SINGAPORE, 7 July 2021 – AIA Singapore today unveiled that young families in Singapore have deprioritised planning for their retirement because they are spending at least 2.5 times more of their monthly expenses on their children’s needs rather than taking charge of their own retirement planning. Parents spend almost 20%1 of their income on their children but less than 7% on their own retirement planning. 70% also said they intend to either maintain or increase the amount of income allocated to their children’s expenses.
In two studies2 conducted among 1,000 and more members of the general population of Singapore in January 2021 and June 2021 respectively, the leading life insurer identified three factors driving these financial priorities among young families:
- A lack of financial understanding has led to the over-reliance on bank savings. For 92% of Singaporeans, bank deposits are the most popular savings instruments, while 21% supplement their bank savings with investment tools. Nearly 1 in 3 Singaporeans’ savings was negatively impacted in 2020. Singaporeans use at least 3 tools to manage their savings, with a median amount of between S$251-S$500 set aside monthly for retirement.
- Savings priorities tend to be more short term focusing on family needs and emergency spending instead of longer term goals like retirement. In terms of savings goals, emergency spending is the top priority (64%), followed by ensuring financial security for the family (56%). Among young families with kids, 76% intend to leave an inheritance for their children, but only half have started planning for it.
- The nest egg required to maintain a desired retirement lifestyle is increasingly expanding, but most are underestimating the amount needed. Singaporeans have one of the longest life expectancies in the world at 84.8 years3. On average, Singaporeans plan to retire at 60 years old, which will require at least 25 years of retirement income. Close to half of respondents want to maintain their current lifestyle after retirement, but more than two-thirds (66%) underestimate the actual retirement amount needed by S$967 per month. Among families with children, the underestimated amount is slightly higher at S$1,020 per month.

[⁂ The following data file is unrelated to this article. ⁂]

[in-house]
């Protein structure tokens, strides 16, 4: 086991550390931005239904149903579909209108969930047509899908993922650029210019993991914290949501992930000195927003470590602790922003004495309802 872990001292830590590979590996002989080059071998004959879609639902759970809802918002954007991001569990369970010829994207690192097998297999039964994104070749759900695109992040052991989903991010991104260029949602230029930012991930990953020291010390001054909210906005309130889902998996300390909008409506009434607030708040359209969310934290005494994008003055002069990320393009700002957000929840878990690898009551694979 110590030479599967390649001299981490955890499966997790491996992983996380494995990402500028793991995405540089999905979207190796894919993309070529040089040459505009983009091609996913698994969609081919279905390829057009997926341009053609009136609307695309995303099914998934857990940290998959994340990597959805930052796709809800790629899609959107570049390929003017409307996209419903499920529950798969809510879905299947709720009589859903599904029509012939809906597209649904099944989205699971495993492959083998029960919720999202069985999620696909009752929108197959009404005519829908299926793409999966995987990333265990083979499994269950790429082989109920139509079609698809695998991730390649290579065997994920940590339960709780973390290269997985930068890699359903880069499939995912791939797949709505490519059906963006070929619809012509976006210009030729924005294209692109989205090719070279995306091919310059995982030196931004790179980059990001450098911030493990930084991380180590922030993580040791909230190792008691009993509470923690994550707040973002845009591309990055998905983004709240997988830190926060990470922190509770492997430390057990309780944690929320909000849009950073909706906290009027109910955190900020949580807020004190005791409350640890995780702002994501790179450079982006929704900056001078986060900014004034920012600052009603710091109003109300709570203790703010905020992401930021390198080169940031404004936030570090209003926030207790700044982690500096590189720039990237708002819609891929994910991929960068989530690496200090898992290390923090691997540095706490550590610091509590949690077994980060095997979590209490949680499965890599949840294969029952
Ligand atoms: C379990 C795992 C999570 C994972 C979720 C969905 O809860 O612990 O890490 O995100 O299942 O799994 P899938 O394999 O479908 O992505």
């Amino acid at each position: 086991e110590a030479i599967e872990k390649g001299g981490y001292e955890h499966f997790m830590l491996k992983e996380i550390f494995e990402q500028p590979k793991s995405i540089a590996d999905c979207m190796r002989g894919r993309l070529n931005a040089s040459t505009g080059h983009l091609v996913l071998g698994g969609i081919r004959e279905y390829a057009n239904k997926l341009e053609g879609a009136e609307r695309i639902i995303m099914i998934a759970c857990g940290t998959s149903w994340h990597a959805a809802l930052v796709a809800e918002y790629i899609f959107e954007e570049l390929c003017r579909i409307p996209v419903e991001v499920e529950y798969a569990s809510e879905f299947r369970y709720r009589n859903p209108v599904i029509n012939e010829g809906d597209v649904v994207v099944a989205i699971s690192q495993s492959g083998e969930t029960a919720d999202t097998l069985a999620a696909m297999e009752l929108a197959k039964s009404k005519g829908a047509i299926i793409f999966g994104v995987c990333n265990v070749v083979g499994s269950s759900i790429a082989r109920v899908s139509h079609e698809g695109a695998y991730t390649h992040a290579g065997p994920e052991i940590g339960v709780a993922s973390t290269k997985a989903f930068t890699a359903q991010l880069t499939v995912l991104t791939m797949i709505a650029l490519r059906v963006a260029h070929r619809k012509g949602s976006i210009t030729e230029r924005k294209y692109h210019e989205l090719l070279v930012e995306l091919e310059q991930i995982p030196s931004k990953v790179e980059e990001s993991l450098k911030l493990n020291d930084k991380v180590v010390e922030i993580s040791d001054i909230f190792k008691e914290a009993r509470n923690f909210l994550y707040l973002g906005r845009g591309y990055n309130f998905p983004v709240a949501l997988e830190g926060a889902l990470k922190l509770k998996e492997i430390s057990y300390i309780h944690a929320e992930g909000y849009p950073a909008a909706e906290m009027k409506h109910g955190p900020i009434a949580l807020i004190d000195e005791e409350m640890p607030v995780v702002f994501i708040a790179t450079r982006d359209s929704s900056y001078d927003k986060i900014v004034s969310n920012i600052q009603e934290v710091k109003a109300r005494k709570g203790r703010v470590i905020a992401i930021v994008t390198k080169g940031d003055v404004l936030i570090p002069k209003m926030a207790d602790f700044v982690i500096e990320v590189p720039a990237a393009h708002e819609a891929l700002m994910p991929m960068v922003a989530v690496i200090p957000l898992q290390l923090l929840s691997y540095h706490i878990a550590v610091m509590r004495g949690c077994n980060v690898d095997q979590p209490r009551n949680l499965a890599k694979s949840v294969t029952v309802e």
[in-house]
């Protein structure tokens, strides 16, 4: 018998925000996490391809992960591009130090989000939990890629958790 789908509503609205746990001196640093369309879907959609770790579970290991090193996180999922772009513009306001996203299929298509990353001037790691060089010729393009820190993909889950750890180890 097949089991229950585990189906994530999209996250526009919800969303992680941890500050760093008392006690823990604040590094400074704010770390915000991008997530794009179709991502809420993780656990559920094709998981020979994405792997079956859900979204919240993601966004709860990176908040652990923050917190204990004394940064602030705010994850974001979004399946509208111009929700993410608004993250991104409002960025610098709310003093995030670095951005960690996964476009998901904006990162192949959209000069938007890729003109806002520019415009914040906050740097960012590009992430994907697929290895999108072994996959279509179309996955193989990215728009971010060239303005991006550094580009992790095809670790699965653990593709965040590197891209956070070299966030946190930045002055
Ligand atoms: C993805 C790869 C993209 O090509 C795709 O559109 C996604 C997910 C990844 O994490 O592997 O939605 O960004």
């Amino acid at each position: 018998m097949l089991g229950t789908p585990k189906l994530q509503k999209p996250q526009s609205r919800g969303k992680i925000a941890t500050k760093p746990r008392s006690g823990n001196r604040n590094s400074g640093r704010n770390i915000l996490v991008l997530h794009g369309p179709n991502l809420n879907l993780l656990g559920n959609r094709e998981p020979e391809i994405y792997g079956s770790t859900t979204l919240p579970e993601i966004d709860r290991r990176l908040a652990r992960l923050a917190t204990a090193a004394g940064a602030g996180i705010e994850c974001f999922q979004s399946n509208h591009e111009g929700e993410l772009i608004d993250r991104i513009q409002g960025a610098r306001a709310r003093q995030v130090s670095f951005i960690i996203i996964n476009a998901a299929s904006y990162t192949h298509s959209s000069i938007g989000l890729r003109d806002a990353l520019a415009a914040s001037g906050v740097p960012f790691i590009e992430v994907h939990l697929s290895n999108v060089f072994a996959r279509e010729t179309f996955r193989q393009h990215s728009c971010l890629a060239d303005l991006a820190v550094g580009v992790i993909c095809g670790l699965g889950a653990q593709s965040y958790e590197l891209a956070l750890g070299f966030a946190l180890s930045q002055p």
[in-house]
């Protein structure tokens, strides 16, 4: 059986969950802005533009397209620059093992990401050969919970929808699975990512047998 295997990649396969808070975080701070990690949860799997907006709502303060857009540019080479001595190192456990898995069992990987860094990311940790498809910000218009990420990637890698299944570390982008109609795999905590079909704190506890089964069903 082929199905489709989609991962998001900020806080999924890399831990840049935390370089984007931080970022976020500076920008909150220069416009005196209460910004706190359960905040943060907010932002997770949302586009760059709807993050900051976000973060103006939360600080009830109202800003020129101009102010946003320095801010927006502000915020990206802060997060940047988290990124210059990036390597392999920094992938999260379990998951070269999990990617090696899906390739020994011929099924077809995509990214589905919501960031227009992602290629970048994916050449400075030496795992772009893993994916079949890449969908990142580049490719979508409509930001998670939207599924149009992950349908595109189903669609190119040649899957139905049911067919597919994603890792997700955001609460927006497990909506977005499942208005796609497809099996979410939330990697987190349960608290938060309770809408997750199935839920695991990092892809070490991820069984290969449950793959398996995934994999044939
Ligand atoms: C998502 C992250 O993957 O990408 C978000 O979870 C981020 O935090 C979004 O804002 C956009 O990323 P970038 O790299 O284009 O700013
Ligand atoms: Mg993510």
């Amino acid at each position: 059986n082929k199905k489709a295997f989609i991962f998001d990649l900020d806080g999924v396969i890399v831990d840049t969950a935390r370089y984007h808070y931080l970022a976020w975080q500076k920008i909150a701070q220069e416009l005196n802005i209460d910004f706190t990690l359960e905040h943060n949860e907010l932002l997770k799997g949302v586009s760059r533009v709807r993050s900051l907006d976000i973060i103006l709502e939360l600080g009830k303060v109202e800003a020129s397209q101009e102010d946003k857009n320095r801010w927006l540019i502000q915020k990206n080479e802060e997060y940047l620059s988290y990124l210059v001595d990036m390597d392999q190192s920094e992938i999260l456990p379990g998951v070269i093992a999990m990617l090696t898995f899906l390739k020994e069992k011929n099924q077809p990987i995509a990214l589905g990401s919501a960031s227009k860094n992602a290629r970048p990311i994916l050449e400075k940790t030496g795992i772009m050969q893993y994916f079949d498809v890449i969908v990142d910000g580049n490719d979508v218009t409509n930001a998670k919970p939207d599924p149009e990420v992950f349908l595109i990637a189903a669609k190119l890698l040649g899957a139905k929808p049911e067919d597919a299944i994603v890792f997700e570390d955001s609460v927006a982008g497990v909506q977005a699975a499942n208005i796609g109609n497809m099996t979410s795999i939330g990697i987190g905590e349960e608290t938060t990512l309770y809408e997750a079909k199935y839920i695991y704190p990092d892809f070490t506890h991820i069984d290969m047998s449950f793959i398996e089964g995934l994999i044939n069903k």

As a simple rule of thumb, monthly income is recommended to be spilt using 50/30/20 rule4. Allocate the first 50% of one’s take-home income pay on necessities such as housing, food, and transport. The remaining half should be split up between 20% for long-term savings and investments and with 30% for “wants” like hobbies and travel. However, research shows that Singaporeans are 13% below the target for their retirement planning.
Ms. Melita Teo, Chief Customer and Digital Officer, AIA Singapore, said, “Retirement planning is an essential part of securing our longer term financial security, not just for parents, but for the entire family, so everyone can look forward to a brighter future with peace of mind.”
“We recognise this is not an easy balancing act, especially amid growing financial insecurity as a result of COVID-19. Many also fear becoming a burden on their children later on in life. As part of AIA’s brand promise of enabling Singaporeans to live healthier, longer, better lives, we want to help people better manage their financial priorities when preparing for their golden years. We are committed to continuously innovating our suite of customisable solutions with the goal of ensuring that a golden retirement is within reach for Singaporeans, no matter the circumstances,” added Ms. Teo.
From pre-pandemic to endemic COVID-19: The shortfall between expectations and reality of retirement is widening
In March 2020, the AIA Retirement Quotient (RQ) survey5 showed that 54% of Singaporeans were 14-years short when it comes to adequately planning for their retirement, when compared to the national average life expectancy of 84.8 years old. While most Singaporeans have started planning for their retirement, 70% felt underprepared.
Today, retirement goals have taken a backseat. COVID-19 uncertainties further necessitated the shifting of savings allocation towards their children and shorter-term needs such as emergency funds instead of themselves.